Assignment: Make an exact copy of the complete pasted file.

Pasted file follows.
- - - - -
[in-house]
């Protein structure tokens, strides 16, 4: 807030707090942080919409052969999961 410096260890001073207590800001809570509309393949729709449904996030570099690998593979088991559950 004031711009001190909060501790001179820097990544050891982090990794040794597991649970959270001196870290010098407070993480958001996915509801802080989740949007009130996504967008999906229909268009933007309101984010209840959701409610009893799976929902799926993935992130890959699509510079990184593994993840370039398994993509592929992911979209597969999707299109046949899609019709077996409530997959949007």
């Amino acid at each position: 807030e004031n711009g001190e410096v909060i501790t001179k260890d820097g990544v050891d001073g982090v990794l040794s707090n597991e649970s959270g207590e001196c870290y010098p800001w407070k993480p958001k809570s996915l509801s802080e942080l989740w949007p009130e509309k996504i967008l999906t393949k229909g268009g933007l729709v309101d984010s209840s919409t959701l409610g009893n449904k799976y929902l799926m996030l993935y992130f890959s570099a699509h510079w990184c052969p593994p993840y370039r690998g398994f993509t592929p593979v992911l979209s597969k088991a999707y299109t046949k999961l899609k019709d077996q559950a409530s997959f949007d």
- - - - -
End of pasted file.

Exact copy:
[in-house]
């Protein structure tokens, strides 16, 4: 807030707090942080919409052969999961 410096260890001073207590800001809570509309393949729709449904996030570099690998593979088991559950 004031711009001190909060501790001179820097990544050891982090990794040794597991649970959270001196870290010098407070993480958001996915509801802080989740949007009130996504967008999906229909268009933007309101984010209840959701409610009893799976929902799926993935992130890959699509510079990184593994993840370039398994993509592929992911979209597969999707299109046949899609019709077996409530997959949007």
């Amino acid at each position: 807030e004031n711009g001190e410096v909060i501790t001179k260890d820097g990544v050891d001073g982090v990794l040794s707090n597991e649970s959270g207590e001196c870290y010098p800001w407070k993480p958001k809570s996915l509801s802080e942080l989740w949007p009130e509309k996504i967008l999906t393949k229909g268009g933007l729709v309101d984010s209840s919409t959701l409610g009893n449904k799976y929902l799926m996030l993935y992130f890959s570099a699509h510079w990184c052969p593994p993840y370039r690998g398994f993509t592929p593979v992911l979209s597969k088991a999707y299109t046949k999961l899609k019709d077996q559950a409530s997959f949007d």